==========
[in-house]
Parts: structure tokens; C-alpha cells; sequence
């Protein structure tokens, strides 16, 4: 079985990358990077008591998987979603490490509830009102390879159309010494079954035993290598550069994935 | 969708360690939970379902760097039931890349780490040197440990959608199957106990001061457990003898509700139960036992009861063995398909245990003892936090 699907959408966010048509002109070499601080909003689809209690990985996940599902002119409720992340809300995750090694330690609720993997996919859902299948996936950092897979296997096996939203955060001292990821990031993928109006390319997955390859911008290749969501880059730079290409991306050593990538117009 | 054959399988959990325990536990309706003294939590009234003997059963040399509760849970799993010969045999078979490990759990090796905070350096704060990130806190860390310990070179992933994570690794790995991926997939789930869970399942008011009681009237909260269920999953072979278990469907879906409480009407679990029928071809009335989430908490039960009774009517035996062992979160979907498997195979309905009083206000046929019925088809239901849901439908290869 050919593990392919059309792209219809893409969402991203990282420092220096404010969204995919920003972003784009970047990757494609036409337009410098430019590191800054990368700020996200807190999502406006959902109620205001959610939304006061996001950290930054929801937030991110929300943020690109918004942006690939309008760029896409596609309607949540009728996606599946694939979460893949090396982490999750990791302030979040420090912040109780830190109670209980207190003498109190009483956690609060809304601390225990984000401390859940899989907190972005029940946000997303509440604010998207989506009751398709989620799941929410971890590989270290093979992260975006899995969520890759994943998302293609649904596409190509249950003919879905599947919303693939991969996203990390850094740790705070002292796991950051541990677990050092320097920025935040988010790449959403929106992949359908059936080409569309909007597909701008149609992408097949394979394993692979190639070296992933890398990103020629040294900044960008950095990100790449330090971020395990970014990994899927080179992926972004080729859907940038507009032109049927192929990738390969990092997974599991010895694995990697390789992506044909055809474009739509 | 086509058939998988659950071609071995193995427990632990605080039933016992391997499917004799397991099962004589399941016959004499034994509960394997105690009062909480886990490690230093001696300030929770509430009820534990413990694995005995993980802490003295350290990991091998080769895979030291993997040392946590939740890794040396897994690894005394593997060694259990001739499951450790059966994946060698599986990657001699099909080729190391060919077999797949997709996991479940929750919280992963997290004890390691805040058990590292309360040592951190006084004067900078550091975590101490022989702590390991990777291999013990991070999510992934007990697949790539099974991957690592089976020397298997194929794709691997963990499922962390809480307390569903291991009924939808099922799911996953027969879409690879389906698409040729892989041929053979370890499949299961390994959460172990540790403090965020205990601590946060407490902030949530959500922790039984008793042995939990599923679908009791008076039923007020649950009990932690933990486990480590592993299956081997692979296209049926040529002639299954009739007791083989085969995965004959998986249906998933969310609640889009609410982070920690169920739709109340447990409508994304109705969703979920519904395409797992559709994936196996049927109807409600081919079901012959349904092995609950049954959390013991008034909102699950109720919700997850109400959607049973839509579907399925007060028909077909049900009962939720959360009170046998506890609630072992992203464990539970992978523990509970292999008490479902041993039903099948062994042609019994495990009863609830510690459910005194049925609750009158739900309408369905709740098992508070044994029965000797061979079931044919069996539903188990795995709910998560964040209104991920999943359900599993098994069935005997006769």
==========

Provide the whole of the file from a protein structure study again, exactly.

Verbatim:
[in-house]
Parts: structure tokens; C-alpha cells; sequence
């Protein structure tokens, strides 16, 4: 079985990358990077008591998987979603490490509830009102390879159309010494079954035993290598550069994935 | 969708360690939970379902760097039931890349780490040197440990959608199957106990001061457990003898509700139960036992009861063995398909245990003892936090 699907959408966010048509002109070499601080909003689809209690990985996940599902002119409720992340809300995750090694330690609720993997996919859902299948996936950092897979296997096996939203955060001292990821990031993928109006390319997955390859911008290749969501880059730079290409991306050593990538117009 | 054959399988959990325990536990309706003294939590009234003997059963040399509760849970799993010969045999078979490990759990090796905070350096704060990130806190860390310990070179992933994570690794790995991926997939789930869970399942008011009681009237909260269920999953072979278990469907879906409480009407679990029928071809009335989430908490039960009774009517035996062992979160979907498997195979309905009083206000046929019925088809239901849901439908290869 050919593990392919059309792209219809893409969402991203990282420092220096404010969204995919920003972003784009970047990757494609036409337009410098430019590191800054990368700020996200807190999502406006959902109620205001959610939304006061996001950290930054929801937030991110929300943020690109918004942006690939309008760029896409596609309607949540009728996606599946694939979460893949090396982490999750990791302030979040420090912040109780830190109670209980207190003498109190009483956690609060809304601390225990984000401390859940899989907190972005029940946000997303509440604010998207989506009751398709989620799941929410971890590989270290093979992260975006899995969520890759994943998302293609649904596409190509249950003919879905599947919303693939991969996203990390850094740790705070002292796991950051541990677990050092320097920025935040988010790449959403929106992949359908059936080409569309909007597909701008149609992408097949394979394993692979190639070296992933890398990103020629040294900044960008950095990100790449330090971020395990970014990994899927080179992926972004080729859907940038507009032109049927192929990738390969990092997974599991010895694995990697390789992506044909055809474009739509 | 086509058939998988659950071609071995193995427990632990605080039933016992391997499917004799397991099962004589399941016959004499034994509960394997105690009062909480886990490690230093001696300030929770509430009820534990413990694995005995993980802490003295350290990991091998080769895979030291993997040392946590939740890794040396897994690894005394593997060694259990001739499951450790059966994946060698599986990657001699099909080729190391060919077999797949997709996991479940929750919280992963997290004890390691805040058990590292309360040592951190006084004067900078550091975590101490022989702590390991990777291999013990991070999510992934007990697949790539099974991957690592089976020397298997194929794709691997963990499922962390809480307390569903291991009924939808099922799911996953027969879409690879389906698409040729892989041929053979370890499949299961390994959460172990540790403090965020205990601590946060407490902030949530959500922790039984008793042995939990599923679908009791008076039923007020649950009990932690933990486990480590592993299956081997692979296209049926040529002639299954009739007791083989085969995965004959998986249906998933969310609640889009609410982070920690169920739709109340447990409508994304109705969703979920519904395409797992559709994936196996049927109807409600081919079901012959349904092995609950049954959390013991008034909102699950109720919700997850109400959607049973839509579907399925007060028909077909049900009962939720959360009170046998506890609630072992992203464990539970992978523990509970292999008490479902041993039903099948062994042609019994495990009863609830510690459910005194049925609750009158739900309408369905709740098992508070044994029965000797061979079931044919069996539903188990795995709910998560964040209104991920999943359900599993098994069935005997006769």